As an overflowing crowd cheered loudly, Itchy the Bedbug, Chewy the Rat, and Creepy the Cockroach were unveiled as the official mascots of the 2008 First Annual Poverty Olympics. The event took place in Vancouver's Carnegie Community Centre, only blocks away from the media centre for the 2010 Winter Olympics.
"People think of Canada as a rich and beautiful country," said Jean Swanson, one of the events' organizers. "But we want the world to know that our neighborhood has the same HIV rate as Botswana. Our province has the highest child poverty rate in Canada (21%), and thousands of homeless people have to search through garbage for food and things to sell."
"We also want them to know," said Alan James, another organizer, "that all of this poverty and homelessness is completely unnecessary. Our province had a surplus of $4 billion last year, and the federal government had a surplus of $14 billion."
The event began with a torch parade from the office of the Vancouver Area Network of Drug Users. Inside the community centre, a giant End Poverty Torch made by Downtown Eastside artists was unveiled. A banner with the five Olympic rings portrayed as handcuffs, read, "End poverty. It's not a game." Volunteers from the Carnegie Action Project sang an end poverty anthem to the tune of "Oh Canada," the official national anthem.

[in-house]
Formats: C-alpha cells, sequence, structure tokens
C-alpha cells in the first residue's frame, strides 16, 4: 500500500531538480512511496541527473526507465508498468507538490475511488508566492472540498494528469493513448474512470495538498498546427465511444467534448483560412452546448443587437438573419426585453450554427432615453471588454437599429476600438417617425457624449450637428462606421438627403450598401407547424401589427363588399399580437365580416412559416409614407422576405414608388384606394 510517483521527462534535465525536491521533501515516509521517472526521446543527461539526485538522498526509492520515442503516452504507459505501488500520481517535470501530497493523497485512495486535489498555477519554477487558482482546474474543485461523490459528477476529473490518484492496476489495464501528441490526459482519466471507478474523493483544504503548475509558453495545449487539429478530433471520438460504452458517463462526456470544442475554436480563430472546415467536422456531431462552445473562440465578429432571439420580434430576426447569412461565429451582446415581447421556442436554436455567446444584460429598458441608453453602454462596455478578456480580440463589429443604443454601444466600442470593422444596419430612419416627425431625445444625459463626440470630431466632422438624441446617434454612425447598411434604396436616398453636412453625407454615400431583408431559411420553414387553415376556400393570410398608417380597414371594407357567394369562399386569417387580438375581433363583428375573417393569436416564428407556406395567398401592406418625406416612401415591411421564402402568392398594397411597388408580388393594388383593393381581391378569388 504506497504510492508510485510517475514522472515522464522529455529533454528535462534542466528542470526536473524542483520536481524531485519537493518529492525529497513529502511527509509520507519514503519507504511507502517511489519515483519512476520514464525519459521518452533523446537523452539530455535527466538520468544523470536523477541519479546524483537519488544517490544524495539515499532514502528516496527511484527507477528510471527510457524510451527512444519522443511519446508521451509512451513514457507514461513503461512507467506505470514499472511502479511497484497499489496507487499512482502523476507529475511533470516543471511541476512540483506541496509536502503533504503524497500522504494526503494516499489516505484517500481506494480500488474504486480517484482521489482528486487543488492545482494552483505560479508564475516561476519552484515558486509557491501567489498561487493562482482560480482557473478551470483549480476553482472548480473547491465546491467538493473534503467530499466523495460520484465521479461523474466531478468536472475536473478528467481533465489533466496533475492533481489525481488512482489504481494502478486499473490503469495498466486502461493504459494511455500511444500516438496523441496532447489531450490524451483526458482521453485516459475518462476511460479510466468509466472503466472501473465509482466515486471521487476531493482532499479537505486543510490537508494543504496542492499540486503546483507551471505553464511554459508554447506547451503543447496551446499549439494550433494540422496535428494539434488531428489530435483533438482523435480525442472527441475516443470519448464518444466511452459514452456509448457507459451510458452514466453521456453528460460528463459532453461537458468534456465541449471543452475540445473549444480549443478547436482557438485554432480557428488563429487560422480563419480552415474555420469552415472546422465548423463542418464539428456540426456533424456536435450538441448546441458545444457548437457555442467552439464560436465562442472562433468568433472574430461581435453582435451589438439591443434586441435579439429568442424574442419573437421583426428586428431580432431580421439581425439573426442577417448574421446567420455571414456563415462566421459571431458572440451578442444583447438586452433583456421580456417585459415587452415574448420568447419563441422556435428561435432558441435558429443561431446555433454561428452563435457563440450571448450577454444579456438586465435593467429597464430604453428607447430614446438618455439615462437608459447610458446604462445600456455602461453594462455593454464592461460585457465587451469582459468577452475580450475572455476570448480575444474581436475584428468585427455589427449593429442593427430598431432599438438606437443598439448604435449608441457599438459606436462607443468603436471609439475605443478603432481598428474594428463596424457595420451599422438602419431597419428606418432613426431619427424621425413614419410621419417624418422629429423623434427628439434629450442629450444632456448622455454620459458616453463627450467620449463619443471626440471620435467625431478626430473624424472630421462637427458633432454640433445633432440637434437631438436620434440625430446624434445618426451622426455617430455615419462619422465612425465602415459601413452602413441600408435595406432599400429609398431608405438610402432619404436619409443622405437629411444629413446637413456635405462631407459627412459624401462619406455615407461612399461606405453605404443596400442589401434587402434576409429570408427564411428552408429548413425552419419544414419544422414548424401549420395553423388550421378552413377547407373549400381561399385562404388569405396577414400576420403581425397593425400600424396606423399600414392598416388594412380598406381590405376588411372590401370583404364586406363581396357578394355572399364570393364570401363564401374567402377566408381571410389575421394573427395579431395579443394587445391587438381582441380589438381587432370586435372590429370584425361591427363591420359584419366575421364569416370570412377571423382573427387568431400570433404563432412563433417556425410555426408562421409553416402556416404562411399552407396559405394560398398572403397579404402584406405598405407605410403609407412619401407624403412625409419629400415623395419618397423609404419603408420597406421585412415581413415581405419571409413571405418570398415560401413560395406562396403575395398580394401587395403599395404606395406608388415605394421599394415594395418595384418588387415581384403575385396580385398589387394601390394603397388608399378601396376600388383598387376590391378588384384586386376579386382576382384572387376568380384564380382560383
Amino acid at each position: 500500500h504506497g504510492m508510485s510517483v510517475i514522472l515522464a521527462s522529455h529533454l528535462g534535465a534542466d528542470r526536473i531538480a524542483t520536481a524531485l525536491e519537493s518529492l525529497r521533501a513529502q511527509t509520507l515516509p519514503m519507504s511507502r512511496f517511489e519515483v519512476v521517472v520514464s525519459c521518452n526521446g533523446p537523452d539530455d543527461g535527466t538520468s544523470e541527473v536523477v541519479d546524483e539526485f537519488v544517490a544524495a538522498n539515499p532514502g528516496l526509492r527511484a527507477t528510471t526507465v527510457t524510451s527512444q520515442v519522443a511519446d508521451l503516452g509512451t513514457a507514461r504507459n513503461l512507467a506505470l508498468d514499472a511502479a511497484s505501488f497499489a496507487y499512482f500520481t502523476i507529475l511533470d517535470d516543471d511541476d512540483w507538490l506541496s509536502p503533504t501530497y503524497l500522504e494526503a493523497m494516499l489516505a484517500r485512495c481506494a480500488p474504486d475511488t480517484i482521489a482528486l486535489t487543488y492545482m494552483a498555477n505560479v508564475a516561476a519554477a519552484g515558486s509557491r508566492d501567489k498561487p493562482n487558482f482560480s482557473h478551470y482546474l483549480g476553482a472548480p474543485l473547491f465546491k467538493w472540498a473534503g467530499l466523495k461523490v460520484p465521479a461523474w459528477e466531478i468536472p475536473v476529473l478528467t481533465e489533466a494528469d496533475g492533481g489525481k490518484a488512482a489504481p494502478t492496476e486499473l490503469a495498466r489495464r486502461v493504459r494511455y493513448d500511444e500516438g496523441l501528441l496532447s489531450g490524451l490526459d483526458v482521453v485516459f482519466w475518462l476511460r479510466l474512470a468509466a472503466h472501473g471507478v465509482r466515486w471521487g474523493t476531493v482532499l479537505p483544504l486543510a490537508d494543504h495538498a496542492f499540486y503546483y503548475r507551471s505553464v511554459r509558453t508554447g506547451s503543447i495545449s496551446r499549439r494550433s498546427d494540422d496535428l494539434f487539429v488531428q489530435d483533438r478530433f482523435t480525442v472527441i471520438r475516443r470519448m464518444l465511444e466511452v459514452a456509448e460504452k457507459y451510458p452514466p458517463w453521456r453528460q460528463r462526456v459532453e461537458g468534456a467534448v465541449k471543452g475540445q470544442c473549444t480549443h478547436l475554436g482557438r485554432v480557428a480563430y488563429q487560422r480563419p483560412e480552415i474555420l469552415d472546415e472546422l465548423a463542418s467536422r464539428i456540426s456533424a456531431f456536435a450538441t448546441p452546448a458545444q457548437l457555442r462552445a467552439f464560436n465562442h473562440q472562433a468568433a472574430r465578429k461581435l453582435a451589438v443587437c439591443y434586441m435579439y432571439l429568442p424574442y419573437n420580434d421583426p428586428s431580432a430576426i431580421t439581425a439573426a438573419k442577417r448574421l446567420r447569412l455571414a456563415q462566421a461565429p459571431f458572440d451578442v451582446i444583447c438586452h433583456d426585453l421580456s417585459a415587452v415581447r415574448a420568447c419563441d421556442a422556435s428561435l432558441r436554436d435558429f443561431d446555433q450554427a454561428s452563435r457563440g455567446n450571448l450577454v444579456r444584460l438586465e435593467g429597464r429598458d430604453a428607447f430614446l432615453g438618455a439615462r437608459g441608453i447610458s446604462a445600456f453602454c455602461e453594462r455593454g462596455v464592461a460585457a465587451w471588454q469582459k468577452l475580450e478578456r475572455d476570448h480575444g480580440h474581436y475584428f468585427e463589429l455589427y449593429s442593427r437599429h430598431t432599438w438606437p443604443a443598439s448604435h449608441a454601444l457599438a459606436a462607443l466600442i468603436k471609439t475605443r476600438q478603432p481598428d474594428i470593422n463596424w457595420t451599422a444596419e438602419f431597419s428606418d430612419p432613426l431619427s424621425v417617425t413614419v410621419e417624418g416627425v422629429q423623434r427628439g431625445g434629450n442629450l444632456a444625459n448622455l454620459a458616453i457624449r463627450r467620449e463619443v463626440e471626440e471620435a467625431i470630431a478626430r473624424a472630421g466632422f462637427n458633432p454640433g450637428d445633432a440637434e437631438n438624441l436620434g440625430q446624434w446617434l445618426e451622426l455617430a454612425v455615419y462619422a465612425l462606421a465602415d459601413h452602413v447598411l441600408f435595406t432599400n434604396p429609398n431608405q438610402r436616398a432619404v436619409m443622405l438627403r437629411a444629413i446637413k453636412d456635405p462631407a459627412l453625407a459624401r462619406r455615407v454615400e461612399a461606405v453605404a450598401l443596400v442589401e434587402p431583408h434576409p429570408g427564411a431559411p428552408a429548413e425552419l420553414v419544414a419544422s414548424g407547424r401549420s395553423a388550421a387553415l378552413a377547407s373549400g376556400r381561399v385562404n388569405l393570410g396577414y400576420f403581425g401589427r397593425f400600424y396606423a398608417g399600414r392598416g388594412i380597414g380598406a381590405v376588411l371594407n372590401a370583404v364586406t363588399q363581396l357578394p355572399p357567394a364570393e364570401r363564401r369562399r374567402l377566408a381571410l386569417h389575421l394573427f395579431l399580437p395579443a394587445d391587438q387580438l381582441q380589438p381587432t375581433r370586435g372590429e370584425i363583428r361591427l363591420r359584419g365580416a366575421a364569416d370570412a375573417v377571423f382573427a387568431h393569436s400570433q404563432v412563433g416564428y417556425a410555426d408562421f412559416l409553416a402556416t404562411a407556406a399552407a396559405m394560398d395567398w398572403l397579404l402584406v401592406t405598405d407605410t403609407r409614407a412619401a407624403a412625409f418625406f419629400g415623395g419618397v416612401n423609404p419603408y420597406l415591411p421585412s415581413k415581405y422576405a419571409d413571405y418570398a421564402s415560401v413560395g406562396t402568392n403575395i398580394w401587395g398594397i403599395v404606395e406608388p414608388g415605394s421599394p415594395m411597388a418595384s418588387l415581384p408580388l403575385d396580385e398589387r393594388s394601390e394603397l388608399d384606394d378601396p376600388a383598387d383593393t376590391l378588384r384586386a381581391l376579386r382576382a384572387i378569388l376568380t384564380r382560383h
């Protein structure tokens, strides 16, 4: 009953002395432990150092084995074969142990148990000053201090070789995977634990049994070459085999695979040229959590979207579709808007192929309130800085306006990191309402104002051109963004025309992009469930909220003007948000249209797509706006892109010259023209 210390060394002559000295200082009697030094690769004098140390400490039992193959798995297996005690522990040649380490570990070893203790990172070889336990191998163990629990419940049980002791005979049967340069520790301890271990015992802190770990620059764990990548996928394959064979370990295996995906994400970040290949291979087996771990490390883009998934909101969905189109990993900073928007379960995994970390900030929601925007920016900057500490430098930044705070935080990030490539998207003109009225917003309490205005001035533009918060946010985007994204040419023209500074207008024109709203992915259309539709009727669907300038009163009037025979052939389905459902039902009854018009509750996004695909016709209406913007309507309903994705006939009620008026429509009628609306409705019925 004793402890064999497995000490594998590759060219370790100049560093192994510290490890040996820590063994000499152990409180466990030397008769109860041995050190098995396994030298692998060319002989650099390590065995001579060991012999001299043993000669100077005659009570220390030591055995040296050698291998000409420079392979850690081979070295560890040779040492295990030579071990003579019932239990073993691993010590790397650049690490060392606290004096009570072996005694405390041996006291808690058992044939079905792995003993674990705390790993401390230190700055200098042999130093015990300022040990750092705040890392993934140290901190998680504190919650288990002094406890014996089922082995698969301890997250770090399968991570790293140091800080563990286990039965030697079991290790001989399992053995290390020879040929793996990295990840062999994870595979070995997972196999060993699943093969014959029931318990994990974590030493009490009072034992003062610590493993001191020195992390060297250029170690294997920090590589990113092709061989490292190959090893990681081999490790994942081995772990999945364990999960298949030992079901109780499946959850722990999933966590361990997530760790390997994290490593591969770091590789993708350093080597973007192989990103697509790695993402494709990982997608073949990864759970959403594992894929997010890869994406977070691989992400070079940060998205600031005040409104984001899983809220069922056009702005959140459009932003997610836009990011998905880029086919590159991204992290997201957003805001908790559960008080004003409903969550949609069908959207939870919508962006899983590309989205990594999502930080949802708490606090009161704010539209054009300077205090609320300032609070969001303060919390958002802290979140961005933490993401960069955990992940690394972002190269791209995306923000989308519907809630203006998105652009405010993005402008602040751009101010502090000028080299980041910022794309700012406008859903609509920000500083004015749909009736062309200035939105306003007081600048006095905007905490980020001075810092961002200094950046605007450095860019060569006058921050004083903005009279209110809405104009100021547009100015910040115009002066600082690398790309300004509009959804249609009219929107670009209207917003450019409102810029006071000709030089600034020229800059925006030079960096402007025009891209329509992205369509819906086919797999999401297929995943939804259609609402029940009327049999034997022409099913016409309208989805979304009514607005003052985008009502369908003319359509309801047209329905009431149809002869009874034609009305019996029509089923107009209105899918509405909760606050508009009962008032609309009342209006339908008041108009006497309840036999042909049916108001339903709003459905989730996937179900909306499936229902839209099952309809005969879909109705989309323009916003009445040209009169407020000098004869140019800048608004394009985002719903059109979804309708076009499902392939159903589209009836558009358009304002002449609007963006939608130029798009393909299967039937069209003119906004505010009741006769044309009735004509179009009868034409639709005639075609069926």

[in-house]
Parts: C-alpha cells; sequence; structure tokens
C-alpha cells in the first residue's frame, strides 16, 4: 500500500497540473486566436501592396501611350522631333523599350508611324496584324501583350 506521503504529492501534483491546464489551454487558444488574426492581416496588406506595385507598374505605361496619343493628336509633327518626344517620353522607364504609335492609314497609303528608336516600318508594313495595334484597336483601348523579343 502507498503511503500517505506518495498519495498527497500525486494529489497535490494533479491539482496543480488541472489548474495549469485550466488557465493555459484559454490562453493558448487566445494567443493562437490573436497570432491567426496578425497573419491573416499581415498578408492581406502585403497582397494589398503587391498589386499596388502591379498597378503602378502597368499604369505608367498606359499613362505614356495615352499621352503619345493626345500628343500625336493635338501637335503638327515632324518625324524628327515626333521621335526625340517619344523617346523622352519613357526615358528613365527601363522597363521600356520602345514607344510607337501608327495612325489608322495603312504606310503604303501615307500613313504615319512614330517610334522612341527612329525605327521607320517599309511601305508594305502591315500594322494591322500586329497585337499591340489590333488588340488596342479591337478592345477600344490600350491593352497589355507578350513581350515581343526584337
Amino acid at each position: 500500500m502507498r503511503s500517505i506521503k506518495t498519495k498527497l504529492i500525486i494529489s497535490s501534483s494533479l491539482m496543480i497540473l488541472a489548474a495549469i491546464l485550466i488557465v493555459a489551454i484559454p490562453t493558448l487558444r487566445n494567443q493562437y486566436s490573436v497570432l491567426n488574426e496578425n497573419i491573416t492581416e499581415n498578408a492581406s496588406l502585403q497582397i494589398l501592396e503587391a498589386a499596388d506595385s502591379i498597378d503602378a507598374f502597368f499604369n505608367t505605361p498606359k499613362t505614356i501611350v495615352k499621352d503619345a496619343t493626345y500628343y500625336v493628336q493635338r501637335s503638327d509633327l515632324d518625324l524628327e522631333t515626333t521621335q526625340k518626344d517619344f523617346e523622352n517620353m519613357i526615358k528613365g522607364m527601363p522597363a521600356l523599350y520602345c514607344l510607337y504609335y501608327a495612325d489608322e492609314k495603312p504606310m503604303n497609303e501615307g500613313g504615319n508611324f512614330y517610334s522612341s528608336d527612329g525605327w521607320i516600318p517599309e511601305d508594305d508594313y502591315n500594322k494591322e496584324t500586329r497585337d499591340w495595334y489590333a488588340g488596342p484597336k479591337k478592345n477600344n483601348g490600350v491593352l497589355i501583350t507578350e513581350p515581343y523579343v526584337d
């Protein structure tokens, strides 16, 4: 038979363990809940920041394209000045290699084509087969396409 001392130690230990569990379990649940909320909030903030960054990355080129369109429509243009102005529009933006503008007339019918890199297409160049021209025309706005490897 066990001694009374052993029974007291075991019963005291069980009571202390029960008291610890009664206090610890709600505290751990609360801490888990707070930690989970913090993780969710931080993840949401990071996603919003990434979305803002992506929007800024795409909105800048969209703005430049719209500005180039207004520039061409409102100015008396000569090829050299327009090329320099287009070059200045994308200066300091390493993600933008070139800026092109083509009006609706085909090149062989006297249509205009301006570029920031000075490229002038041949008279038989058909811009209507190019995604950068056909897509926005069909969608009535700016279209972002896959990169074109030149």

Events included the long jump over a bed-bug-infested mattress, the welfare (social assistance) hurdles, the poverty line high jump, and curling for housing rights (with jello).
To meet commitments made before winning the Olympic bid, Swanson said the government should build 3200 units of new affordable housing, increase social assistance rates by 50 per cent, and end arbitrary barriers that are keeping people in dire need from accessing assistance.
Groups sponsoring the event include Raise the Rates, the Carnegie Community Action Project, British Columbia Persons with AIDs Society,and the Vancouver Area Network of Drug Users.
Organizers vowed to hold a second and third Poverty Olympics unless governments act to end homelessness and reduce poverty before the 2010 Winter Olympics in Vancouver.